spring cleaning

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finally….springtime…i do not know about you, but for me spring just does not come quite quick enough….spring brings hope and promise and well, just warmer weather is just fine with me….and spring is just the time to clean house….throw out all the junk one accumulates over the winter…both physical and psychological ….time for us to begin anew….this spring brings challenges for all of us….with the lovely green of spring , this year brings us to face a world where we might all just have to do with less….

wherever i go now photographers are flat out scared…fearful of the future….businesses are closing down everywhere…magazine circulations have dropped leaving little money for assignments, galleries are not selling as before,  advertising agencies no longer have big budgets for photography, and newspapers are cutting their photo staffs drastically, if not going out of business entirely….i do not know one single professional photographer who is not affected by our global financial crises….

at the very same time i see amazing work being done…one way or another, the best will thrive in the long run….photographers and agencies who can move with stealth will move forward…those with too much overhead will have to do serious “spring cleaning” in order to survive….this is our new reality…

as i start now to look through the 1,029 entries that came in for the Emerging Photographer Fund grant, i am so so impressed with the  high standard of work being done by so many….a truly staggering tour de force of worthy work was submitted to me here on BURN…..to choose only one seems right off the top  somehow unfair, since i would so love to help so many more…..i am not the chooser, and i am pleased to not be the chooser of the recipient for this grant because i would be very hard pressed to make a decision among so many worthy photographers…i will do all i can to at least give those who do not receive this funding at least as much opportunity as i can give them with some solid exposure here on our forum in the coming months…

do i see a solid future for these emerging photographers as we go through these difficult times?? of course i do…hard times befall almost every generation…and harder times than these to be sure….now is just the time to share…band together…for mutual benefit and creative growth….and we must all throw away what we do not need which is historically what led the citizens of Valencia, Spain (above) to create the spring Fallas…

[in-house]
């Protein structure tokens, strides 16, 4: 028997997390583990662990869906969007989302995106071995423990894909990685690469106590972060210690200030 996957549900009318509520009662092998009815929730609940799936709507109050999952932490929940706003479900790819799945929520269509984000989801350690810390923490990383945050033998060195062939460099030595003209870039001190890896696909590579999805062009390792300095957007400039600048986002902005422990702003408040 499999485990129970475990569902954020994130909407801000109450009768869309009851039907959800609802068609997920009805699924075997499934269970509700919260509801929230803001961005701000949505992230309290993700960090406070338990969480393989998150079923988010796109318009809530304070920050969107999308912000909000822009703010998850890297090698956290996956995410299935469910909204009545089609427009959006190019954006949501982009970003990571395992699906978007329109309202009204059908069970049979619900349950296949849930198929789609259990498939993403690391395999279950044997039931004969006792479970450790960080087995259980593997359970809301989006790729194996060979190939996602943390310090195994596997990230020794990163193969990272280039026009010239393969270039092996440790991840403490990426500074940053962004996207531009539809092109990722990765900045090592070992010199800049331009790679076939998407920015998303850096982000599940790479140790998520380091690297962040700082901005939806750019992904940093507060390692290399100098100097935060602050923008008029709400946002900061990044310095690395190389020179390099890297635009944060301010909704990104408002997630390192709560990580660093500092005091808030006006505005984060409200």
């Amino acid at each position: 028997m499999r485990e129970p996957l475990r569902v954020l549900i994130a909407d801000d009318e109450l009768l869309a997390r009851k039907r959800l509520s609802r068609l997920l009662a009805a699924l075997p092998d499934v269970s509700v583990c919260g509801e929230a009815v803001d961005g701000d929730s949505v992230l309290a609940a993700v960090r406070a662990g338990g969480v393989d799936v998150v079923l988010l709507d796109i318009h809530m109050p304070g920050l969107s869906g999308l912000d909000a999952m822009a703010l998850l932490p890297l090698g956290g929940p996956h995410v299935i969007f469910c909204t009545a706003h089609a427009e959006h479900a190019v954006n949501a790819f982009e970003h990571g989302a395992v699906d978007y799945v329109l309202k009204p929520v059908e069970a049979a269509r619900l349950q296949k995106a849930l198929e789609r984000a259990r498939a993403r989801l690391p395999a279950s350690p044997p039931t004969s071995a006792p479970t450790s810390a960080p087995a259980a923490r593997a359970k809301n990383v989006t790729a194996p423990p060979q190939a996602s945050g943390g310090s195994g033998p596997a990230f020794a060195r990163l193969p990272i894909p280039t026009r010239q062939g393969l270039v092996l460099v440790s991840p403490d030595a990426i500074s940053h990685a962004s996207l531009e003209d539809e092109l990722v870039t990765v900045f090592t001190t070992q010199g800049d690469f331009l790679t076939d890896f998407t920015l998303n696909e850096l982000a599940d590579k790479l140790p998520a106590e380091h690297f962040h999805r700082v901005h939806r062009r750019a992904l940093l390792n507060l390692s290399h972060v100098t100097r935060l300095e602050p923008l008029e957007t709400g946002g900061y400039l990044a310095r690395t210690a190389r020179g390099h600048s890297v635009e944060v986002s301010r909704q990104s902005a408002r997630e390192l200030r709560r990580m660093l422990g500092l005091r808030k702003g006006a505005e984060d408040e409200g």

so many photographers and so few resources to finance them as professionals will lead many to search for other sources of income….however, the true visionaries will do just fine….and it has always been so…..

how do you see it??  bad times, or just time to clean house???


daria endresen – to have

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To Have and Not to Hold       Self Portrait by Daria Endresen

 

Website: Daria Endresen

 

brent foster – kashmir’s half widows

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Brent Foster

Kashmir’s Half Widows

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Estimates range between 2000 and 6000 women do not know the whereabouts of their husbands. They are Kashmir’s Half Widows, women whose spouses have disappeared during the conflict. Some have been killed by security forces or militants, some have crossed the border to take up arms, and some have been jailed. Regardless the cause of their disappearance, they’ve left behind children, and their wives. Without proof of their husbands death,  the women are unable to re-marry, receive government funding, and are often cast out of society as a great stigma is attached the now single women. Most of their in-laws disown the women and their children.

For the first time these women are leaving their homes, and are seeking work as seamstresses, taking odd jobs, and begging on the street in order to provide for their children and themselves. They continue to search for their husbands and to hang on to the thought of them coming home. Every women I’ve met and photographed says they haven’t lost hope of their husbands return.

I hope to continue to document these women by photographing them through their daily life. The struggles, the stigmas, and the hope.  My goal is that this story raises awareness to the quiet injustices in this conflict.

 

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Brent Foster